By Jacquie McNish

Fairfax Financial Holdings Ltd. and Sagard Capital Partners have agreed to make a joint bid to acquire Performance Sports Group Ltd. for more than $550 million as the sports equipment maker considers a plan to auction itself under bankruptcy court protection, one person familiar with the plans said.

Performance Sports is preparing to file for protection from its creditors as early as Monday under chapter 11 in the United States and a similar court process in Canada, the person said.

The Exeter, N.H., company was unable to win an extension from its lenders on a deadline Friday to file its overdue audited annual financial statements. The missed deadline puts the company at risk of defaulting on some debts.

As always, the deal could fall apart. There is no guarantee that Performance Sports will file for bankruptcy protection or that its lenders will support a sale of the struggling company's business.

Fairfax, Sagard and Toronto-based Brookfield Asset Management said last week they were considering a possible play for Performance Sports, which dominates the North American sports market with such brands as Bauer hockey gear and Easton baseball equipment.

Brookfield remains interested in supporting the Fairfax and Sagard bid, the person said, but hasn't yet decided whether to join the takeover bid or lend money through a so-called debtor-in-possession loan.

Such financing would allow Performance Sports to continue operating without interruption, pending a court-supervised auction process. Proposed bankruptcy buyouts are typically tested at auction to ensure creditors receive the highest recovery on what they're owed.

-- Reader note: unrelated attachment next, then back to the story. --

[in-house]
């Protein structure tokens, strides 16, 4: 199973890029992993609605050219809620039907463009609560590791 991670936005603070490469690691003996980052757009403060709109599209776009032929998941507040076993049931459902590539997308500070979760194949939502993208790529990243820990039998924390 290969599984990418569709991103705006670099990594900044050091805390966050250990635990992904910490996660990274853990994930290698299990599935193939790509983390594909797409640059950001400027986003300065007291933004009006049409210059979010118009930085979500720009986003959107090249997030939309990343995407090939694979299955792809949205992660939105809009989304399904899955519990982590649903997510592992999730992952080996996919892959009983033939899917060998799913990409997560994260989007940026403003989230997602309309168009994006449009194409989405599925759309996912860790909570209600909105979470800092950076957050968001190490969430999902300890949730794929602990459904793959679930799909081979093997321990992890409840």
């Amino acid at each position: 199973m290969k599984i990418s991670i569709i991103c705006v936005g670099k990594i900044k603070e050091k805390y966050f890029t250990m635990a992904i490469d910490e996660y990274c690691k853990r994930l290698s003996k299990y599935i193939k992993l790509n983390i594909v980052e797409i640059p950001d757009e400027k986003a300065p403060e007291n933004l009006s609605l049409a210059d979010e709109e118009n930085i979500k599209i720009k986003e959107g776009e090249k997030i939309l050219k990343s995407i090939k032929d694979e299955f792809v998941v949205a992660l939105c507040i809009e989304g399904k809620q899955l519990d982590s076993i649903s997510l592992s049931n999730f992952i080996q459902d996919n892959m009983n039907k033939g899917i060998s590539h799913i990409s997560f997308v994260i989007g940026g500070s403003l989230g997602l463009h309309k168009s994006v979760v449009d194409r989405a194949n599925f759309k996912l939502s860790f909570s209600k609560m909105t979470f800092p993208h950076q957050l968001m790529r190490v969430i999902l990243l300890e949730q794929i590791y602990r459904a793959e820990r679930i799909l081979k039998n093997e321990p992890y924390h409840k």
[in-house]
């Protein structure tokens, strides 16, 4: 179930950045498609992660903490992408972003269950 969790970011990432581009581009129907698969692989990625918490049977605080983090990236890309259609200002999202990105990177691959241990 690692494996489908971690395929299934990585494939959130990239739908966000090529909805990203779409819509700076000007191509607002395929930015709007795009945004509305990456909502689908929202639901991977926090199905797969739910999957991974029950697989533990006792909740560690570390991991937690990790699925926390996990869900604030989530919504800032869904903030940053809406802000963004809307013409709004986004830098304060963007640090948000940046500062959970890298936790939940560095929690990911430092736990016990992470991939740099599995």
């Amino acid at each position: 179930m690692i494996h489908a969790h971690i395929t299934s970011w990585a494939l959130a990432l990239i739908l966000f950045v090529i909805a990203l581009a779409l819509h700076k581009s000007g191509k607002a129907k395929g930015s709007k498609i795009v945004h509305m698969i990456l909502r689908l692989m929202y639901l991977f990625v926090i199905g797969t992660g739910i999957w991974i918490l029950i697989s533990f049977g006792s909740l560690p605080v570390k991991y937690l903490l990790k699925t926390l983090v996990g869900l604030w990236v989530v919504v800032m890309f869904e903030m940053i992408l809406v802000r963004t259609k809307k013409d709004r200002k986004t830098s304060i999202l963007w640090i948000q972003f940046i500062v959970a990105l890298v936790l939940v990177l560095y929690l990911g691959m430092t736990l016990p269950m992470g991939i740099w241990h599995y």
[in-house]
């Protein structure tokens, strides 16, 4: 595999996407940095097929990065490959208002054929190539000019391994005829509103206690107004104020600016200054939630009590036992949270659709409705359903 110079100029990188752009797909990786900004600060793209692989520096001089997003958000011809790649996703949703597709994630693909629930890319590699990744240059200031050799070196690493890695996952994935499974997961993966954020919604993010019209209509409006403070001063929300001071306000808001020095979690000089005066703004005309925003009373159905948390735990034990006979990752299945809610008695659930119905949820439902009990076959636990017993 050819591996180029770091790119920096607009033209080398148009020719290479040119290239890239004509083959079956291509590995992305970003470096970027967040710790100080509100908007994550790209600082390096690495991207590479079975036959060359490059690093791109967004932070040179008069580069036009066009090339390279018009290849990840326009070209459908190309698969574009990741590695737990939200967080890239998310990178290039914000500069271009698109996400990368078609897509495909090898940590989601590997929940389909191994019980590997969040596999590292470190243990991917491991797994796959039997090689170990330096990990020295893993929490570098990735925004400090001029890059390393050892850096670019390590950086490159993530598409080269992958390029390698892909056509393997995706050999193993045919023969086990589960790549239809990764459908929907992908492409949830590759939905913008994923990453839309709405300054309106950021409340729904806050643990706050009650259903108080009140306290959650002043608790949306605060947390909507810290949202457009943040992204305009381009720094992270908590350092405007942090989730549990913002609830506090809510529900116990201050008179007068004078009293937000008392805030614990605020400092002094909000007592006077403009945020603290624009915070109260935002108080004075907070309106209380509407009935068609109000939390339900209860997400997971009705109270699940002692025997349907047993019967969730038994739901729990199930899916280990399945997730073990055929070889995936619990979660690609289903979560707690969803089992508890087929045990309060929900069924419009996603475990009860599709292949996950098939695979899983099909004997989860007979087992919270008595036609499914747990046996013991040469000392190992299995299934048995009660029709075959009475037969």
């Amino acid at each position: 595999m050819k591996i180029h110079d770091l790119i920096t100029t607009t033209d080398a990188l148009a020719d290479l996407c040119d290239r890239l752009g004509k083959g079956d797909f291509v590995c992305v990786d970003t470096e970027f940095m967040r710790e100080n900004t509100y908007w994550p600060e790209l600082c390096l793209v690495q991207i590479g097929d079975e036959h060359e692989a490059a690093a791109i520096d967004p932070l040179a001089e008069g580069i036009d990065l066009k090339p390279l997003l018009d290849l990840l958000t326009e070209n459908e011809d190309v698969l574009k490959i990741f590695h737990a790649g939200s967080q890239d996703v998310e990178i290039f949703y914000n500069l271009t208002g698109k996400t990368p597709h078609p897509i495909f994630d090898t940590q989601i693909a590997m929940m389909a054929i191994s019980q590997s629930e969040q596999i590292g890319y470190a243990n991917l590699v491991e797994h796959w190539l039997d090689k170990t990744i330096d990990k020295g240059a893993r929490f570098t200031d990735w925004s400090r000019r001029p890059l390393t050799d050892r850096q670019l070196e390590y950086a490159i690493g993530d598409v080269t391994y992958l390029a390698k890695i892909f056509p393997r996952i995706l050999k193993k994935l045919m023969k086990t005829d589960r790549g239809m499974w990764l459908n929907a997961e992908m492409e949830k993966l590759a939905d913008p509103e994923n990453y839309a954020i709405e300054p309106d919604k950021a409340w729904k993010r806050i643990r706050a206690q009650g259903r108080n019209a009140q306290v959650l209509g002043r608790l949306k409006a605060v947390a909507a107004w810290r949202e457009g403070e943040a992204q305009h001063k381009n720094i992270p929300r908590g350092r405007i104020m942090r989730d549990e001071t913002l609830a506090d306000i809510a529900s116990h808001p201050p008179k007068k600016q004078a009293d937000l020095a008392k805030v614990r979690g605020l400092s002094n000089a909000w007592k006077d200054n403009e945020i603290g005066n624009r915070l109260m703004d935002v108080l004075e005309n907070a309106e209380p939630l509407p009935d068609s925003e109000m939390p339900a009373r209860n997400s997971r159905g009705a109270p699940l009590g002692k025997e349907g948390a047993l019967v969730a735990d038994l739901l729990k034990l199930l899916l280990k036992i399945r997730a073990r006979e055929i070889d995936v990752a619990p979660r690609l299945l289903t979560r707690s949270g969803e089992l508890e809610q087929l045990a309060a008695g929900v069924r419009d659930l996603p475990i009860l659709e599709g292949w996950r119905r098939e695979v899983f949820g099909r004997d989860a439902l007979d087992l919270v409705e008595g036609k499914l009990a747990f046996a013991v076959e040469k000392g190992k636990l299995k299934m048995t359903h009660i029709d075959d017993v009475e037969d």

Brookfield and Sagard together own a 30% stake in the company.

As of April, Performance Sports owed $330.5 million to term lenders and $119. 2 million on an asset-based loan.

Although Performance Sports has a large market share in each of the hockey, baseball, lacrosse and roller hockey sectors for which it makes skates, gloves, bats and other equipment, the company has struggled in the last two years with debts it shouldered to acquire Easton's baseball and softball business for $330 million in 2014.

Since the acquisition, the company's baseball division has been beset with product problems and disappointing sales, triggered in part by a spate of bankruptcy filings by retail sports-equipment chains that stock its goods. The bankruptcy filing and subsequent liquidation of Sports Authority Holdings Inc. in March triggered a $90 million loss of Performance Sports inventory, according to a person familiar with the matter.

Performance Sports is listed on the New York Stock Exchange and Toronto Stock Exchange. In the last year the company's stock has dropped more than 66%.

Shortly after the company announced in August that it was unable to file its annual results because of an internal investigation, it revealed it is under investigation by the U.S. Securities and Exchange Commission and a Canadian securities regulator.

--Lillian Rizzo contributed to this article.

Write to Jacquie McNish at Jacquie.McNish@wsj.com

(END) Dow Jones Newswires

October 30, 2016 17:57 ET (21:57 GMT)

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